Is your GMP also BMP?

Andrew Heath
Cannabis Products Manager - Novachem

Novachem’s business is concerned with standards. Quality standards for medicinal products are of particular interest. This article concerns Good Manufacturing Practice (GMP) and cannabis materials intended for medical use. 

GMP is an absolute requirement of the quality of all medicines.  Medicine manufacturers need to comply with GMP guidelines to have medicines accepted for patient end use in Australia.

For cannabis medicines, batch-to-batch consistency in chemical constituents (cannabinoids and terpenes) is important for doctors and patients to achieve reliable, repeatable dosing. It permits research with verifiable findings for clinical trials. For manufacturers of oral and inhalation dosage forms, fully GMP-certified active pharmaceutical ingredients guarantee seamless GMP manufacturing.

Currently, not all GMP is seen the same.

Australia’s Therapeutic Goods Administration (TGA) [1] describe GMP as:

A set of principles and procedures that when followed helps ensure that therapeutic goods are of high quality.
A basic tenet of GMP is that:
·         quality cannot be tested into a batch of product

·         quality must be built into each batch of product during all stages of the manufacturing process.

Since 1995, GMP PIC/S - the Pharmaceutical Inspection Co-operation Scheme - operates[2] across 54 participating regulatory authorities[3]. The scheme aims to harmonise GMP inspection procedures globally through a framework of training, guidance and standards which represent the foundation of medicine quality.

For cannabis medicines, it is a requirement that products conform to GMP. Indeed, in Australia, GMP certification implies assurance of product quality and provenance for doctors and patients. However, the stage at which GMP is applied to the product of manufacture is varied.

Simply saying “this is produced to GMP guidelines” is not sufficient. Distributors of cannabis medicines must scrutinise GMP status to determine the level of GMP which has been applied and at which stage. Practitioners likewise should understand the full provenance of product they are supplying.

The reason that this is so important is that GMP, for most cannabis products in the market currently, starts well down the cycle of production. Indeed, it is common for cannabis products to first meet GMP only at the extraction stage of the process where an oil-based product is concerned. For flower or flos based products, which are administered directly through inhalation, the process may start when trimming the product after harvesting. However, at that point, the product is essentially complete – at this stage, it is not possible to build in quality to the final product.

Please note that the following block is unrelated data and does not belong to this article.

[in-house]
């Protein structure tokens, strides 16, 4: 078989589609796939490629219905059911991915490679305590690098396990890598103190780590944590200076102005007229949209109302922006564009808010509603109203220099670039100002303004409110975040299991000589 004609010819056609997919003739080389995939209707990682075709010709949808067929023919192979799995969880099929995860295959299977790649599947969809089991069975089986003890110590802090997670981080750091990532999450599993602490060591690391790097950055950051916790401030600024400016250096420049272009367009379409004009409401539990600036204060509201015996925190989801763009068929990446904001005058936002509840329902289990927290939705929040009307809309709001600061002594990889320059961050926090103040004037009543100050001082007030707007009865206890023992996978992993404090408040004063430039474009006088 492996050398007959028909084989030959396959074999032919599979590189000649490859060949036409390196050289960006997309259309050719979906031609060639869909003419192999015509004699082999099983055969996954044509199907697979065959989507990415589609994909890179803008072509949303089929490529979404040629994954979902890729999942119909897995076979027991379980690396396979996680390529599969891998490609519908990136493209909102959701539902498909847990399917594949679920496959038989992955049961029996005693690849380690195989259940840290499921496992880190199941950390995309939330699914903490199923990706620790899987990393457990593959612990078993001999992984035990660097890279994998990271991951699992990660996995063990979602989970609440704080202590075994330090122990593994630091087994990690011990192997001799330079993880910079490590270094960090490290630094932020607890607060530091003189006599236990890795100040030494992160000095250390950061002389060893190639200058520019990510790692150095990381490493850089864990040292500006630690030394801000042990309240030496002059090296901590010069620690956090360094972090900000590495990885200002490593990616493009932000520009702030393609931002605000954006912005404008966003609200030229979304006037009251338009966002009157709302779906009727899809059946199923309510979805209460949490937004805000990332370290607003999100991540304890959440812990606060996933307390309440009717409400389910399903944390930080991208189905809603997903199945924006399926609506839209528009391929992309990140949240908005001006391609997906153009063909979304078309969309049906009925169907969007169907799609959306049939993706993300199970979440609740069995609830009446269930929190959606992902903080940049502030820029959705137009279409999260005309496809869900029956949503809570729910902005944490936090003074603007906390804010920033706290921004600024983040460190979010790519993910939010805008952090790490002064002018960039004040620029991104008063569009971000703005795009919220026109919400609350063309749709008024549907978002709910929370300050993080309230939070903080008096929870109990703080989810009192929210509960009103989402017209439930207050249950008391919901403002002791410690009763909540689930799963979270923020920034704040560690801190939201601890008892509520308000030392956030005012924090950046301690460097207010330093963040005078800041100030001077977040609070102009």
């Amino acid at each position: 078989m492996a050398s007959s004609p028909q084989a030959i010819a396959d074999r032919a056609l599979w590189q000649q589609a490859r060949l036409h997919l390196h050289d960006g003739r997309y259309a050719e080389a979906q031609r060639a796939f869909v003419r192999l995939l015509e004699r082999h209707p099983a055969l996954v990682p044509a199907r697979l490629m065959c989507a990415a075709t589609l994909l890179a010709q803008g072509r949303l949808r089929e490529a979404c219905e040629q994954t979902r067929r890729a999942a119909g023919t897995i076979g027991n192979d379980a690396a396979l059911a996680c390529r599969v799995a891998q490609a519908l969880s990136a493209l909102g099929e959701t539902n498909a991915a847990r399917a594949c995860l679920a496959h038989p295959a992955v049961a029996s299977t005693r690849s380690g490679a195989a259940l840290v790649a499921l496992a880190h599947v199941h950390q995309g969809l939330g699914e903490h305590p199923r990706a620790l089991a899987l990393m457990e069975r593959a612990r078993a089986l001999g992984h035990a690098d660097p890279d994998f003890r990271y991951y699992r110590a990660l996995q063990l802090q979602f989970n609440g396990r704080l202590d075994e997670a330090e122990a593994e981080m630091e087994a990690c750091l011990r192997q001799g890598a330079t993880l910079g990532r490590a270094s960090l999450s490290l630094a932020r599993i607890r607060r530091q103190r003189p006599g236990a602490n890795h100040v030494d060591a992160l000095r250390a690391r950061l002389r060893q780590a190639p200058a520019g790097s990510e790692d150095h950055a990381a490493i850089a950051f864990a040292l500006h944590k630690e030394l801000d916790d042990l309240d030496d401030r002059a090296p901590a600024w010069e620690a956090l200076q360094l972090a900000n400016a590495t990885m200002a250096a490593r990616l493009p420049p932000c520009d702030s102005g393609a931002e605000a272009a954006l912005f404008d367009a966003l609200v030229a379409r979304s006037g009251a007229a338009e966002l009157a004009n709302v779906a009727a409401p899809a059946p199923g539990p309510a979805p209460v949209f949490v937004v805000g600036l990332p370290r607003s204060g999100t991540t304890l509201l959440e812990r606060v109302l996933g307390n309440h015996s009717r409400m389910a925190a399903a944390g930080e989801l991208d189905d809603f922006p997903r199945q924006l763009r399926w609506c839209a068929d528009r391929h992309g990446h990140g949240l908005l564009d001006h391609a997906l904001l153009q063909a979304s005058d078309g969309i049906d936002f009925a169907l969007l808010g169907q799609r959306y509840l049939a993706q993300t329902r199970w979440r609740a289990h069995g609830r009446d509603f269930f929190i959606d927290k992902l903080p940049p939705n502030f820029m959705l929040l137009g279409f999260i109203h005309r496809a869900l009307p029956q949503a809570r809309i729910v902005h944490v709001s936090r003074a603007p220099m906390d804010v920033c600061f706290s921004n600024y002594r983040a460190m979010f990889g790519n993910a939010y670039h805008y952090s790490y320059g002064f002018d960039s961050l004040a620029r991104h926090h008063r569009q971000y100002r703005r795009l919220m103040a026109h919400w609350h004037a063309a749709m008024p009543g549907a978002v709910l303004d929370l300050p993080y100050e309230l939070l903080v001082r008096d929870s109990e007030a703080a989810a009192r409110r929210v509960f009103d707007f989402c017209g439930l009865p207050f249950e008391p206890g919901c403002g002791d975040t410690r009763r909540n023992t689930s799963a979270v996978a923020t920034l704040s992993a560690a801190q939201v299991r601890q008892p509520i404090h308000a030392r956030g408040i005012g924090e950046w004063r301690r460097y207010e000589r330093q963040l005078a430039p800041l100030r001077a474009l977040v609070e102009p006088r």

Primary Processing (trimming etc.)














Most Oil GMP





Most Flower GMP




GMP Flower

Best Manufacturing Practice (BMP)

A GMP product which is intended to be administered by pulmonary inhalation, ideally should include the process from drying to packaging as the only sure way to ensure batch-to-batch quality is built into the finished product.

Cultivation standards, beyond Good Agricultural and Cultivation Practice and approaching GMP, guarantee no pesticides are used, no fungicides are required, and no heavy metals will ever make it into the plant. Published batch release Certificates of Analysis for starting material showcase quality related information for transparency and scrutiny. Many cannabis products currently on market in Australia do not display provenance information or provide release certificates publicly.

Only when you have the full production cycle certified under GMP can you get Best Manufacturing Practice - BMP. GMP when applied to the entire production cycle of a medicine is the only way to ensure quality is built into each batch of product.  This is a basic and fundamental tenant of GMP and one to which all products, especially medicinal cannabis products should be held to account.

[1] Therapeutic Goods Administration (TGA)

[3] PIC/S is an extension to the Pharmaceutical Inspection Convention of 1970